Now that 2016 has ended, it’s time to release the first of multiple Big 12 power rankings for the 2017 season ahead.
Plenty will occur between now and the start of the 2017 college football season in early September. There’s a Signing Day looming another spring session of evaluation and countless other additions and attrition yet to be factored into the equation. But based solely on last year’s results and this season’s returners, the Big 12 Power Rankings do have a starting point as the long offseason without live action begins.
Early Big 12 Football Power Rankings
There’s a glimmer of optimism in Lawrence, even if the Jayhawks remain stuck in the Big 12 cellar. Kansas showed improvement on both sides of the ball in David Beaty’s second season, despite employing just a few seniors.
The offense will continue inching forward, especially as Washington State transfer Peyton Bender joins the crowded quarterback competition to play catch with top receivers Steven Sims and LaQuvionte Gonzales. On defense, DE Dorance Armstrong and DT Daniel Wise can play for anyone in the league, but the pair needs a lot more help to turnaround a unit that’s been gashed for at least 30 points per game each season of this decade.
9. Texas Tech
No one in the Big 12 is facing more pressure in 2017 than the Red Raiders and their beleaguered coach, Kliff Kingsbury. Kingsbury has entered the probationary period of his tenure in Lubbock, the byproduct of going 16-21 over the last three seasons.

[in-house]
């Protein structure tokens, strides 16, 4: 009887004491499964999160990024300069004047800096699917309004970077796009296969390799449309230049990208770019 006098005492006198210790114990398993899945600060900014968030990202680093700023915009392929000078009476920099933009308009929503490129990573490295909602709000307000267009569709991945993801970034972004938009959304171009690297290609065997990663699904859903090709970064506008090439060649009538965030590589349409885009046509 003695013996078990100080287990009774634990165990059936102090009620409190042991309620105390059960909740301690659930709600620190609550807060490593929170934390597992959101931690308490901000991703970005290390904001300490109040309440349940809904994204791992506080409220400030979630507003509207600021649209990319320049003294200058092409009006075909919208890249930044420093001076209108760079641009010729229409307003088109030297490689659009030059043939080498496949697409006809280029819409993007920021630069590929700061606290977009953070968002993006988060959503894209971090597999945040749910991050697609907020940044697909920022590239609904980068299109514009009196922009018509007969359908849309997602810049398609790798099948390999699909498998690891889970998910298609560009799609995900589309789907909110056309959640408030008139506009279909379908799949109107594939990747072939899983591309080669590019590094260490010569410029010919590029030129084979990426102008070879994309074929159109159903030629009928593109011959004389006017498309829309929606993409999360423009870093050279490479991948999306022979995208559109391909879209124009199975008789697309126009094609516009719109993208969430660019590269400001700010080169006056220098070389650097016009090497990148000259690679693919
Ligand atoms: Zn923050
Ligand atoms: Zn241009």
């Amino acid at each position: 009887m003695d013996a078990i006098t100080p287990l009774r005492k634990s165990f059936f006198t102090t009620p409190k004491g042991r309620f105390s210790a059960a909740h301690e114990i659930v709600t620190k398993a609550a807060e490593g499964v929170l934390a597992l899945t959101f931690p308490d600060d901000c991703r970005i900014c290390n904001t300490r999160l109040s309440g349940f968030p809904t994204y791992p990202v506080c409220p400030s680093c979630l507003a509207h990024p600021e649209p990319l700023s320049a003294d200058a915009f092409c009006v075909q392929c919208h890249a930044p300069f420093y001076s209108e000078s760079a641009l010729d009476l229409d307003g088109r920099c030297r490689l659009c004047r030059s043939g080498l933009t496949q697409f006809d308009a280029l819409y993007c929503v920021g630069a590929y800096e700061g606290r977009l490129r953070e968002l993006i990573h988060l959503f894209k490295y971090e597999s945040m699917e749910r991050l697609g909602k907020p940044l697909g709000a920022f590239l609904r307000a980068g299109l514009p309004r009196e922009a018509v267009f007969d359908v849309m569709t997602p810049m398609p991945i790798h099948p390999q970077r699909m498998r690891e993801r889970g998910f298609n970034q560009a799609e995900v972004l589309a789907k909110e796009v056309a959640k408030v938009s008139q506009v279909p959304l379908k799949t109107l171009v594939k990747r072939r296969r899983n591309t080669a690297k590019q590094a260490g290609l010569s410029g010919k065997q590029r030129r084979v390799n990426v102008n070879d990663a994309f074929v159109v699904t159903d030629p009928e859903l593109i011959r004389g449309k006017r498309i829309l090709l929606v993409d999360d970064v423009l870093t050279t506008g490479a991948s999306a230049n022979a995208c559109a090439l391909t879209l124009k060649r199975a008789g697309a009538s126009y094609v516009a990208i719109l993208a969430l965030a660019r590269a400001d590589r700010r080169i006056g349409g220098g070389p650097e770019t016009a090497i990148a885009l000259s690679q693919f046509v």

While prolific passer Patrick Mahomes is NFL-bound, Tech’s bigger concern is somehow fixing a defense that surrendered more than 43 points per game and ranked last nationally during last year’s dismal campaign. With the pace of the offense, the philosophy of the program and the middling overall personnel, it’s doubtful this D makes any kind of a quantum leap this fall.
8. Iowa State
Iowa State could be a program no one wants to face next year, especially when it has the ball. Matt Campbell laid the foundation in his debut, and he and the staff are determined to build upon it in 2017. The Cyclones probably won’t win many games with defense, but then again who does in this conference? Tom Manning’s offense, though, could be special. He deftly used his complementary quarterbacks, passer Jacob Park and runner Joel Lanning, a season ago. And the Clones return their two best backs and top two receivers, including 1,000-yarder Allen Lazard who surprisingly held off on entering the NFL Draft.
The Bears are the league’s biggest wild card, all because of the myriad changes taking place in Waco. On the one hand, a massive transition is taking place in the aftermath of the firing of Art Briles last May. These types of regime changes don’t happen without intermittent missteps and setbacks. On the other, though, Baylor has landed an outstanding coach, Matt Rhule, who inherits a roster that still houses a fair amount of talent. Remember, Briles was recruiting very well in his final few years. Plus, Rhule recently added graduate transfer QB Anu Solomon from Arizona to compete with young Zach Smith and add much-needed depth to the position.
The Horned Frogs only became a factor in the Big 12 after Gary Patterson opened up the offense, specifically dynamic QB Trevone Boykin. Without Boykin last year, the offensive production plummeted and the team slipped below .500. What’s worse is that Patterson’s trademark D was inconsistent for a second straight year. Now, that defense loses three of its best linemen to graduation, and Kenny Hill has a long way to go before making the locals forget Boykin.